23 Feb 2020

Three Centuries Collide: Widmann, Ravel and Beethoven

It’s very rare that you go to a concert and your expectation of it is completely turned on its head. This was one of those. Three works, each composed exactly a century apart, beginning and ending with performances of such clarity and brilliance.

We began this journey through time in 2003 with Jörg Widmann’s Lied for Orchestra. This is a piece centred on melody - and centred on Schubert. It is a work of profound extremes, with an orchestra that is like a Schubert lieder but without being the accompaniment to it. The tenor of the music is indeed more resonant of Schubert than Widmann’s style normally suggests, and if there is a focus on song in this piece it is generated by the orchestra responding to the intimacy of the instrumentation of a piece like the Octet with instruments characterised by instrumental solos replicating their orchestral voices. But, what is also noticeable is what is not Schubert. The debt to Sibelius - especially that composer’s Seventh Symphony - shines like a floodlight. Even more apparent is Mahler’s Tenth Symphony, especially the final movement. The use of the bassoon suggests all its lugubriousness, but it’s the intensity of the string writing, the swelling violins and dark strings which seem just as searing in that movement’s terrifying climax; a trio of trombones has all the effect of overloaded power, the crushing percussion a hammer blow. The work may travel through styles but it’s musically effective and the London Philharmonic played it superbly.

Wind back a century to 1903 and we were in the world of evocative song and ravishing orchestration - Ravel’s Shéhérazade. This was, in many ways, not an ideal performance but Ravel does not make life particularly easy for any mezzo who attempts to sing the part. Christine Rice lacked a certain precision in her French which was magnified, certainly by this particular orchestra. When Juliette Bausor’s principal flute sounded so impeccably shaped, with a tone exquisitely given to stretch her lines into infinity, Rice’s clipping of phrases and tendency to muzzle the distinctive clarity of what she was singing came across as less than accurate.

But that is not to say that her voice itself is often a beautiful instrument. Its very depth and sheen can often give the impression of conveying mystery, although what we got was principally an illusion of it. That long first song, ‘Asie’, should be a melding of two worlds - one of beauty the other of horror; but listening to Rice’s version I’m not sure I got this. There didn’t seem much of either mystery or solitariness in the line “Mystérieuse et solitaire”, nor the distinction between “des rose et du sang” towards the songs close. The panache of the London Philharmonic’s Spanish-inflected rhythms, its oriental shades of Eastern promise were highly expressive but simply highlighted the struggle many singers experience in this cycle.

There are difficulties in the two shorter songs, though I think Rice managed them slightly better. ‘La flute enchantée’ needs to strike a balance between sorrow and joy and that is largely what we got with Rice able to bring a mellowness and sense of radiance to her voice. ‘L’indifférent’ is complex in that it can take a mezzo outside her comfort zone - some find the characterisation of its androgyny difficult to navigate; others embrace it. Rice leaned towards the latter, but principally because the voice’s darker more masculine tones hinted at her ambiguity.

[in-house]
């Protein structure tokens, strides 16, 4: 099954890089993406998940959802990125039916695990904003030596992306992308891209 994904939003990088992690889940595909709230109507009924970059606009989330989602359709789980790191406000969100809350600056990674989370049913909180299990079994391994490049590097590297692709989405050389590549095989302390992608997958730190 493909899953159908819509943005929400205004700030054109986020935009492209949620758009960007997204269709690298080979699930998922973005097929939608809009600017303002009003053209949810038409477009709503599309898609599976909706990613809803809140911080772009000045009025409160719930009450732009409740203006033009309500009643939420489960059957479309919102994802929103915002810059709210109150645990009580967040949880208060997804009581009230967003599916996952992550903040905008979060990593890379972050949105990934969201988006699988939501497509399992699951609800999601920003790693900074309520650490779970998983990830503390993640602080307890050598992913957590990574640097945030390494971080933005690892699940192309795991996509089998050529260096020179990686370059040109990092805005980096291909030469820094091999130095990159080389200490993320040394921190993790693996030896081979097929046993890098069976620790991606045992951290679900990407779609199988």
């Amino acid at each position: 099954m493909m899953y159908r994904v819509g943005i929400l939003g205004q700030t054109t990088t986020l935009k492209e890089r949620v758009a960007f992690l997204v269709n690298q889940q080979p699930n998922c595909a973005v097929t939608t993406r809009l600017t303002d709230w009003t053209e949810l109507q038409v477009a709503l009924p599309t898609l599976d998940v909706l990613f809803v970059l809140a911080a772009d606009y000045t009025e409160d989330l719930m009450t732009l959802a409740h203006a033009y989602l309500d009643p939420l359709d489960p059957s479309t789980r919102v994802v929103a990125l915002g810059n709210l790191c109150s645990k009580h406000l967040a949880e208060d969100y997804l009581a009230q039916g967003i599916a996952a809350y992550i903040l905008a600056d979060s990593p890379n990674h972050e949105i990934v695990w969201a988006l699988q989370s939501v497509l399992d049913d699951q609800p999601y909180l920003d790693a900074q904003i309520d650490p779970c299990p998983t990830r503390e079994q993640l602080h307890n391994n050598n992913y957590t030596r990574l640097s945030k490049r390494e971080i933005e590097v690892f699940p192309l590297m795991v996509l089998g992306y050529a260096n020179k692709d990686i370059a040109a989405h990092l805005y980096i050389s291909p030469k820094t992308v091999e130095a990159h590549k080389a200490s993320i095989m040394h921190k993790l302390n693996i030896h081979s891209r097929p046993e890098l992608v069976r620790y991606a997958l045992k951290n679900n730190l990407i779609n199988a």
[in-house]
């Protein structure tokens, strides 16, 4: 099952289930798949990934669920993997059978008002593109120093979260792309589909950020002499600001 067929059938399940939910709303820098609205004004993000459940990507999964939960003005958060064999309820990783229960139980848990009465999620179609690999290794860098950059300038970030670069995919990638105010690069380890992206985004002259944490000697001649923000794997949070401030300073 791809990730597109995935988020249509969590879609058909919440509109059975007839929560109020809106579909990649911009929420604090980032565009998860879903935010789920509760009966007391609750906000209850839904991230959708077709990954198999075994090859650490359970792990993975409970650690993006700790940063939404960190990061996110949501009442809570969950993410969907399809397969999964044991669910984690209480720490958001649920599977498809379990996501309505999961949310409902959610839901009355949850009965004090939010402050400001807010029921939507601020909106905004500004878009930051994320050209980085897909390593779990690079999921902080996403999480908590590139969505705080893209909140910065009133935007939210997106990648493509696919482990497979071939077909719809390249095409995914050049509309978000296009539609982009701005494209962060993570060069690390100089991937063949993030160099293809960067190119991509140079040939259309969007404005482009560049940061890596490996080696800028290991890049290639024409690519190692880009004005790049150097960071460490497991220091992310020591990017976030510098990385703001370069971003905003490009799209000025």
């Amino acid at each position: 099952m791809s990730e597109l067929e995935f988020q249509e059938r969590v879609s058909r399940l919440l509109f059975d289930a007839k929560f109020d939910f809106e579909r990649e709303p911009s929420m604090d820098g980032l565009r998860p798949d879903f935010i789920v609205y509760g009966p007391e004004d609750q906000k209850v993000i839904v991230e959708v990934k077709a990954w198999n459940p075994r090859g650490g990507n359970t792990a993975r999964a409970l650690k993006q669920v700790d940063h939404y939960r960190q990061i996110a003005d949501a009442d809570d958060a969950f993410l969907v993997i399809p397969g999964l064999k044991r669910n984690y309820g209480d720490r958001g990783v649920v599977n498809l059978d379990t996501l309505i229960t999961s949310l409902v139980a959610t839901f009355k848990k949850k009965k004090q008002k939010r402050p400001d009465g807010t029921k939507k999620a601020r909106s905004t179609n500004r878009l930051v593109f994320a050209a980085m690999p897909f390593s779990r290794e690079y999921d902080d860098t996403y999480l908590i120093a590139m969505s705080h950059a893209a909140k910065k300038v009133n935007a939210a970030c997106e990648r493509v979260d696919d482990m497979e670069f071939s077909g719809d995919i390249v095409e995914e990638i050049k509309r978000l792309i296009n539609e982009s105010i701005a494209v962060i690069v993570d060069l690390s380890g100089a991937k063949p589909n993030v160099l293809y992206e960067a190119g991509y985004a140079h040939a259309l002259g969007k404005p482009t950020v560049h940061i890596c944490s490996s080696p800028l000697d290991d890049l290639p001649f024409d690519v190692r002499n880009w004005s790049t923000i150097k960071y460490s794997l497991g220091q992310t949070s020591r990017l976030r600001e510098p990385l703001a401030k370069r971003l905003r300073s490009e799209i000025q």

Slobodeniouk-Dima_Marco-Borggreve.jpg Dima Slobodeniouk. Photo credit: Marco Borggreve.

The concert ended in 1803, as it were, with Beethoven’s Eroica. Despite this symphony being an indisputable masterpiece, it never surprises me how many performances of it hang fire. This, however, was one of the most incendiary I have heard in many, many years. I have yet to mention the conductor of this concert, Dima Slobodeniouk. He is not the most precise conductor I have seen, but what he does do is shape what he conducts with great integrity and vision. The gestures are broad in scope as he sweeps his left hand deep into the orchestra. But what is most impressive is that magical illusion of making what he conducts seem much faster than it actually is. The Allegro con brio of this Eroica sounded quite measured but the sheer electricity generated was absolutely thrilling. There was no broadness in those opening chords, so I suppose one might have expected a certain fleetness - but it wasn’t immediately apparent we would get it.

The Marcia Funebre, on the other hand, seemed to work in the opposite direction. This was fast, and there was never any sense it was otherwise. Perhaps the F minor Fugue didn’t quite have sufficient power for my taste, but Slobodeniouk managed to pull some depth from the LPO’s cellos and basses which did at least suggest gravity and that plunge into the turbulent and ferocious development was a thrilling cataclysm of despair. I think one might have preferred divided violins and a different layout of lower strings, but we had what we had.

The brilliance of this performance’s Scherzo was entirely down to the lightness of touch from the orchestra, something which was carried through to the Allegro molto - its storms, fugues, sforzandos and wildly fluctuating dynamics articulated with uncompromising brilliance. A revelatory performance, and one which bookended an often fascinating concert.

Marc Bridle

Christine Rice (mezzo-soprano), Dima Slobodeniouk (conductor), London Philharmonic Orchestra

Royal Festival Hall, London; Saturday 22nd February 2020.